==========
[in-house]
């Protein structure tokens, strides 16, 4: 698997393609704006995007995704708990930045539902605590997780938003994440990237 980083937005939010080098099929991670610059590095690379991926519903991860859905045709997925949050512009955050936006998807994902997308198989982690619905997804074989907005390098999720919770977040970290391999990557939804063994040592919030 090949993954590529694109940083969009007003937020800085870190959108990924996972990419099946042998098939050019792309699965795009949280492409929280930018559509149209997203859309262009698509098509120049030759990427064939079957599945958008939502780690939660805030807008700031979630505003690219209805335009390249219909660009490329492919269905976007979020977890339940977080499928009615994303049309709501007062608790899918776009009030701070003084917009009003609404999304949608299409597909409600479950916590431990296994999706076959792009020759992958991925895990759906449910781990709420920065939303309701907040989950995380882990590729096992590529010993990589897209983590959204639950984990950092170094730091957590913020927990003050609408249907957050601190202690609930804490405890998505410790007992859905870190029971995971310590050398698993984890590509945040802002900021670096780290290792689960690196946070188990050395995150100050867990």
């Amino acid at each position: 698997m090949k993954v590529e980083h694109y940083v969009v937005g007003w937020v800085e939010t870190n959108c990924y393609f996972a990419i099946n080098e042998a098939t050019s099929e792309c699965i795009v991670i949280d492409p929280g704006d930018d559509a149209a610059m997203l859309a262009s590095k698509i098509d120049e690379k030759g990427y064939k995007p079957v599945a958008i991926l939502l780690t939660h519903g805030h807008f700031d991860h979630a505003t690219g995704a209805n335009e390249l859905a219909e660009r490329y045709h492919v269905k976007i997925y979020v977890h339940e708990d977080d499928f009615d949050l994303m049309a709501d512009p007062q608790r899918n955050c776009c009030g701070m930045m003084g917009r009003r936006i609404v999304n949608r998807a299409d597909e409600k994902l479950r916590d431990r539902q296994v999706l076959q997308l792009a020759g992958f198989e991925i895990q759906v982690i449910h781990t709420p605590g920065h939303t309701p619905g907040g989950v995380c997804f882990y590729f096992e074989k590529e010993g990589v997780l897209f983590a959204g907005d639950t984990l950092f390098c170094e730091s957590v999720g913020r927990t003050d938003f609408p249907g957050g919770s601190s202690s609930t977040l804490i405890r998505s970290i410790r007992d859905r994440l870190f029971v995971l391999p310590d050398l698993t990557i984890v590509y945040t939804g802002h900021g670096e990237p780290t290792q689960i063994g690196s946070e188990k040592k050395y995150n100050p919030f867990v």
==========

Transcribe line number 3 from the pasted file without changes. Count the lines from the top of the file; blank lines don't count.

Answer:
């Amino acid at each position: 698997m090949k993954v590529e980083h694109y940083v969009v937005g007003w937020v800085e939010t870190n959108c990924y393609f996972a990419i099946n080098e042998a098939t050019s099929e792309c699965i795009v991670i949280d492409p929280g704006d930018d559509a149209a610059m997203l859309a262009s590095k698509i098509d120049e690379k030759g990427y064939k995007p079957v599945a958008i991926l939502l780690t939660h519903g805030h807008f700031d991860h979630a505003t690219g995704a209805n335009e390249l859905a219909e660009r490329y045709h492919v269905k976007i997925y979020v977890h339940e708990d977080d499928f009615d949050l994303m049309a709501d512009p007062q608790r899918n955050c776009c009030g701070m930045m003084g917009r009003r936006i609404v999304n949608r998807a299409d597909e409600k994902l479950r916590d431990r539902q296994v999706l076959q997308l792009a020759g992958f198989e991925i895990q759906v982690i449910h781990t709420p605590g920065h939303t309701p619905g907040g989950v995380c997804f882990y590729f096992e074989k590529e010993g990589v997780l897209f983590a959204g907005d639950t984990l950092f390098c170094e730091s957590v999720g913020r927990t003050d938003f609408p249907g957050g919770s601190s202690s609930t977040l804490i405890r998505s970290i410790r007992d859905r994440l870190f029971v995971l391999p310590d050398l698993t990557i984890v590509y945040t939804g802002h900021g670096e990237p780290t290792q689960i063994g690196s946070e188990k040592k050395y995150n100050p919030f867990v």